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Why Germany is (literally) the sick man of Europe

Germany Sick Economy
Germany Sick Economy

Germany isn’t sick, it’s just tired. Finance minister Christian Lindner’s diagnosis was an attempt to downplay suggestions that the country is once again becoming the sick man of Europe.

Russia’s invasion of Ukraine, an era of deglobalisation and geopolitical tensions have threatened the foundations of its economic model.

Much discussion of the country’s malaise has centred on soaring energy costs and its net zero budget crisis, while there may be some truth to Lindner’s comments in Davos last month that “after a very successful period since 2012... Germany is a tired man after a short night”.

However, Germans themselves have literally never been so sick – and it’s becoming one of the biggest drags on the economy.


German employees took an average of 19.4 sick days in 2023, according to TK, one of the country’s biggest health insurers. This is the highest number since it began collecting data at the start of 2000.

By comparison, the average number of sick days in 2019 was around 15 per employee.

It might not sound like a huge jump, but those extra days add up. The equivalent number for the UK is around six days, according to the Office for National Statistics.

A separate study this year by pharmaceutical trade group VFA showed 158 million working days were lost to sickness in Germany in 2022. With similar sickness levels last year, VFA calculated that it had wiped €26bn (£22bn) off Europe’s largest economy in 2023 – knocking 0.8 percentage points off annual gross domestic product (GDP).

In other words, if Germans weren’t so sick, the economy would have grown in 2023, and would not have been the worst-performing one in the G7. That accolade would have gone to the UK, which is dealing with its own worklessness crisis. Instead, Germany shrank by 0.3pc.

The trade group also noted that sickness in Germany was among the highest in the developed world, surpassing levels in Canada, America, Sweden and Australia on a like-for-like basis.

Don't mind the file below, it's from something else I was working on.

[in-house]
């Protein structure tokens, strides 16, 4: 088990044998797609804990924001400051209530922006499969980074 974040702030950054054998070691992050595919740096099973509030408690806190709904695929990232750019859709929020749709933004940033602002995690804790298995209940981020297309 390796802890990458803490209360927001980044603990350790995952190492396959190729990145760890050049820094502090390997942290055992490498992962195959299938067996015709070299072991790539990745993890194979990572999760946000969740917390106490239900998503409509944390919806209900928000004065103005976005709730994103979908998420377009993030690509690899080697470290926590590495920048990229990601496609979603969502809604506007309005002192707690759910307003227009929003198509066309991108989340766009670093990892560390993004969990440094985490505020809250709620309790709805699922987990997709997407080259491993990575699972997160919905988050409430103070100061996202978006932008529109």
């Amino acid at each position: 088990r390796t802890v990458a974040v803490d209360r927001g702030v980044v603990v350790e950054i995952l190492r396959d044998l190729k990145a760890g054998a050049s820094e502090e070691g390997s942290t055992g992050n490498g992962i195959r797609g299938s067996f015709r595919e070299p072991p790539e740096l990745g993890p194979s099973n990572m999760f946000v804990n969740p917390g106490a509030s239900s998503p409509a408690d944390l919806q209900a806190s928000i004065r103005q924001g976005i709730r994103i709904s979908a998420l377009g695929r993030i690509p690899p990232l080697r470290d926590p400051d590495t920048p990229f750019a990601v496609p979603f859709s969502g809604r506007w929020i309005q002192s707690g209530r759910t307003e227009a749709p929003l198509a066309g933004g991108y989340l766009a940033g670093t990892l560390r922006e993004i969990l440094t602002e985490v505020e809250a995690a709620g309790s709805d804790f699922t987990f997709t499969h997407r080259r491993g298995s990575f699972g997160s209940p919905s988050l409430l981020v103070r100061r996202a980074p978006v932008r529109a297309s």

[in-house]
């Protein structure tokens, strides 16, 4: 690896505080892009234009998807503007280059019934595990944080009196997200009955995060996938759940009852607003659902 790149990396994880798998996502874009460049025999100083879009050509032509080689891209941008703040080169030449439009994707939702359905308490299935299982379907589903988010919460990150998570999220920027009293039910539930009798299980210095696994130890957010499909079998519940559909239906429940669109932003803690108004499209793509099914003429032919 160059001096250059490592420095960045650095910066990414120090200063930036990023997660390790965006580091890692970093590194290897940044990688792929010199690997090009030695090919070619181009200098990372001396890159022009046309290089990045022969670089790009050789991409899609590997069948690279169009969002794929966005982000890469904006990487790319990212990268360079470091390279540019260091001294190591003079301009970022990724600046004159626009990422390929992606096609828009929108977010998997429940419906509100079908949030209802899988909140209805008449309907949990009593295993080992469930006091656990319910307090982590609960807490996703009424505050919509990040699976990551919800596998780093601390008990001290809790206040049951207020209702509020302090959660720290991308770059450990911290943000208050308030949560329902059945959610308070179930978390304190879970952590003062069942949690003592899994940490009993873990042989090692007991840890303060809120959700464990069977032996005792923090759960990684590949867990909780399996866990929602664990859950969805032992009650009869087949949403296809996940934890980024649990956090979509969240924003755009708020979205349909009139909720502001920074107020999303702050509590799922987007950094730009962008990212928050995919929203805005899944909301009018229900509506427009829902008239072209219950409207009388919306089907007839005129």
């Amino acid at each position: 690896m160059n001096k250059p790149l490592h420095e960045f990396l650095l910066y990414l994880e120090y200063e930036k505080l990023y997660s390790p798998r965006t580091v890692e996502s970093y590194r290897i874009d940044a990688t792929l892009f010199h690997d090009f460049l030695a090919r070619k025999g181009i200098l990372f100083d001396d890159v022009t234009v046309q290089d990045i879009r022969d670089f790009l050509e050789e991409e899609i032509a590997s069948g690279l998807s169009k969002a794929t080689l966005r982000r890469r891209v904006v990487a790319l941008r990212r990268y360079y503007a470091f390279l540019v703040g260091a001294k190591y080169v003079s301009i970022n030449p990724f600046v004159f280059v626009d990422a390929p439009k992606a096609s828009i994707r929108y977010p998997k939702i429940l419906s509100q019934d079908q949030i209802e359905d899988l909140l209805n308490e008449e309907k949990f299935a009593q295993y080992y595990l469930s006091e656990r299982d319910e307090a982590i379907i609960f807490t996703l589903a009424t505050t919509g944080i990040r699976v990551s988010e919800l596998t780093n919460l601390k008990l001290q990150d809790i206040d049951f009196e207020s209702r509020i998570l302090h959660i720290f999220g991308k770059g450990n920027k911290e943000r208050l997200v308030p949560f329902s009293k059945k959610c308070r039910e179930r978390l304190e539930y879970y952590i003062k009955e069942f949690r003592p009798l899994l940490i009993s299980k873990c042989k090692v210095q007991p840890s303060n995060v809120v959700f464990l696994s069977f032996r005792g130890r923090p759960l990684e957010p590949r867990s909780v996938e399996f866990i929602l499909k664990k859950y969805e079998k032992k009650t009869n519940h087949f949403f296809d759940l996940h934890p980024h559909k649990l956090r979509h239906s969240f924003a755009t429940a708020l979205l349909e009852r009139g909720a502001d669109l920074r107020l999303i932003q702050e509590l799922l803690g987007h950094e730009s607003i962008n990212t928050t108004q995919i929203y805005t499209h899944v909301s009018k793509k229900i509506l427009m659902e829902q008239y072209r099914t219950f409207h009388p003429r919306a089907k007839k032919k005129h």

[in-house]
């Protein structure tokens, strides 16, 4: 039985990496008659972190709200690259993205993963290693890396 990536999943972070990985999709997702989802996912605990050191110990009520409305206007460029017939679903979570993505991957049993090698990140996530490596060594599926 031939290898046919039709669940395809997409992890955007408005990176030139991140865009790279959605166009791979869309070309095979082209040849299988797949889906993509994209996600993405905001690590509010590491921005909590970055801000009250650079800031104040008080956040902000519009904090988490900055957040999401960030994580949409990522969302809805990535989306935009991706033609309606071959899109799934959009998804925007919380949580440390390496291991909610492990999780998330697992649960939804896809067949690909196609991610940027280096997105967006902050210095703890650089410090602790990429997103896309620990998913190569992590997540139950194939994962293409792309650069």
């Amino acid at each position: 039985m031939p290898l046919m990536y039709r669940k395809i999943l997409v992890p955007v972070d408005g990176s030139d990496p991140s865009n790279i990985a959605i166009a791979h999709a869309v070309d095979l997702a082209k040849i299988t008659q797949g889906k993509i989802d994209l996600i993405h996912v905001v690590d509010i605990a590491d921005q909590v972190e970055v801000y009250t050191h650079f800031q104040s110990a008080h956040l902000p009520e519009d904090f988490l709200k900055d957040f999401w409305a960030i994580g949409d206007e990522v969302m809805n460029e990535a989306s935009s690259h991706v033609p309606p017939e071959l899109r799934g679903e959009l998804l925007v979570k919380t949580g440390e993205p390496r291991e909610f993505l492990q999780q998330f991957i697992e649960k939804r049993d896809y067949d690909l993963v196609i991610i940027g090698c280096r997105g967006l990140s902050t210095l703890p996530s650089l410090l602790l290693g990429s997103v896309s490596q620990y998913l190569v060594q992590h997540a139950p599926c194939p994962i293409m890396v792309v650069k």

These indicators are symptoms of a wider malaise. While overall economic activity in Germany remains lower than in the UK, inactivity among older Germans has climbed since the pandemic.

And although – unlike in Britain – employment has surpassed pre-pandemic levels, the average number of hours worked has not.

So why are Germans so much sicker than they used to be?

Susanne Wanger at Germany’s Institute for Employment Research (IAB), says weakened immune systems are partly to blame. Strict Covid lockdowns meant “there were practically no flu epidemics in 2020 and 2021, which weakened the population’s defense system against these pathogens”, she says.

“When people were increasingly exposed to such pathogens again when the protective measures were lifted, this led to more illnesses and sick days than usual.”

Wanger says this made people more cautious, with the pandemic leading to “behavioural changes” among employees who are now “more sensitive to the risk of infection in the event of illness in order to protect colleagues”.

Respiratory illnesses that aren’t Covid are the most common reason for calling in sick in Germany. But it’s not just coughs and colds that have risen sharply.

Wanger notes that the number of sick days taken for mental health reasons has almost doubled since 2000, and are “of particular importance in the long-term increase compared to other types of illness”.